Take advantage of holiday sales, Black Fridays in November, end-of-summer sales for outdoor furniture, and others. If you are not in a big hurry to conduct a renovation, be a little patient, especially when you know that a holiday is around the corner.
9. Ask for help
Everyone has some kind of community around them. You could have a sibling, a parent, a workmate, a son or daughter, a spouse, or a friend willing to help you with your renovation. While you may not exactly require them to take on major tasks (unless they are professionals), you can ask them to help you with the DIY tasks.
Depending on your occupation, you can even trade crafts with some of them in need of services. If you are a plumber, you can ask your electrician friend for help and help them with plumbing work when needed. It is a win-win situation that helps everyone save money.
10. Conduct thorough research before hiring labor
As mentioned earlier, labor can be very expensive. For this reason, it is imperative that you conduct extensive research before settling for a particular contractor, plumber, electrician, and so on.
One thing that works best for me is finding an affordable contractor with different professionals for different tasks. Before settling on one, ask to see a portfolio and ask for quotes. Make sure you have three or four to compare to make an informed decision.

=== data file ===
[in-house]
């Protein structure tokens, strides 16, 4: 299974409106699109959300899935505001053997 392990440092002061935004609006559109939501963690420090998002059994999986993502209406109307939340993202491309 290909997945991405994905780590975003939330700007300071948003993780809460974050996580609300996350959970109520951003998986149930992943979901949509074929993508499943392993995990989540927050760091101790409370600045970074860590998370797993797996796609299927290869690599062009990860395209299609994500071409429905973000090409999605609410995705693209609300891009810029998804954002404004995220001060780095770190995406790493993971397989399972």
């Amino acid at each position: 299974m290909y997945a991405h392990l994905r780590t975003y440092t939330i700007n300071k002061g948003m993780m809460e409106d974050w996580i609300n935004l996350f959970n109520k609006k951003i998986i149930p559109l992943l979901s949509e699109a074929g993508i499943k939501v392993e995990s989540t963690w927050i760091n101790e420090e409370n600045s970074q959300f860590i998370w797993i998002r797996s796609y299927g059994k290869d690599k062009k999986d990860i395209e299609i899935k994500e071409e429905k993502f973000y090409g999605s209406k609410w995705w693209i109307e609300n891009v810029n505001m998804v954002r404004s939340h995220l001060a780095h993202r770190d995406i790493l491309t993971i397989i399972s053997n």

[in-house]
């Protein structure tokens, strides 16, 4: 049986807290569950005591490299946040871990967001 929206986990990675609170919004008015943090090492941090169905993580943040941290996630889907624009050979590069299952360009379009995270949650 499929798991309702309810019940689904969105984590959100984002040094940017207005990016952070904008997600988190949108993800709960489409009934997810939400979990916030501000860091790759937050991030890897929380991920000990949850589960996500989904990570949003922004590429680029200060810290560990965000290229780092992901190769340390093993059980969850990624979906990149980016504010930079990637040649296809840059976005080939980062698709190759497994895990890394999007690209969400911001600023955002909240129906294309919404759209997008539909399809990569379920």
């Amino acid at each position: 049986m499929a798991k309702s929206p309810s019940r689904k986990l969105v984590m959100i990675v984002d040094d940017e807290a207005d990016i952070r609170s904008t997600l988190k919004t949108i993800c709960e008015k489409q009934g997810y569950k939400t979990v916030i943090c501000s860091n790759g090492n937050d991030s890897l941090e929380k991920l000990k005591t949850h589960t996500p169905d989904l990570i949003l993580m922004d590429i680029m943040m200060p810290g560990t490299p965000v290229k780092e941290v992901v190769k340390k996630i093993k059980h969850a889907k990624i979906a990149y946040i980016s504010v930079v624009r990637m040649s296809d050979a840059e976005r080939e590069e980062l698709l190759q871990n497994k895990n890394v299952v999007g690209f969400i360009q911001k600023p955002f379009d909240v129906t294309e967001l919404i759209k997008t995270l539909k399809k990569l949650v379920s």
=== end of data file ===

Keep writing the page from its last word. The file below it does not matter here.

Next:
Remember that the most expensive may not be the best and that cheap labor does not translate to savings. Cheap is, after all, often expensive. Find the right balance between good quality work and cost.
11. Stay away from trendy styles
Trends are exactly that – trends. If you base your renovations on styles, appliances, and fixtures that are current and trendy, you are setting yourself up for a renovation in less than a decade’s time.
If you can, stick to timeless pieces and styles mostly unaffected by trends. For instance, you can do a hardwood floor, Saltillo tiles, or terrazzo instead of shiny 3D epoxy floors, which may be faced at some point. You can also do a classic brick accent wall as opposed to wallpaper.
Going for timeless styles may not save you money in the here and now, but it will save you another major renovation too soon.
12. Take your time
If you recognize that you do not have all the money at once, you can take your renovation slow. You can split your project into rooms and work around the whole house. Start with the most pressing places, especially those directly affecting your home’s functions. You can start with bathrooms and the kitchen, then move to less pressing areas such as TV rooms, libraries, and garages.
Another place to start is the largest renovation project. It could be the roof or flooring, or any other place. Starting with the most intense project means you will make a marked improvement to your home as you wait to do the rest.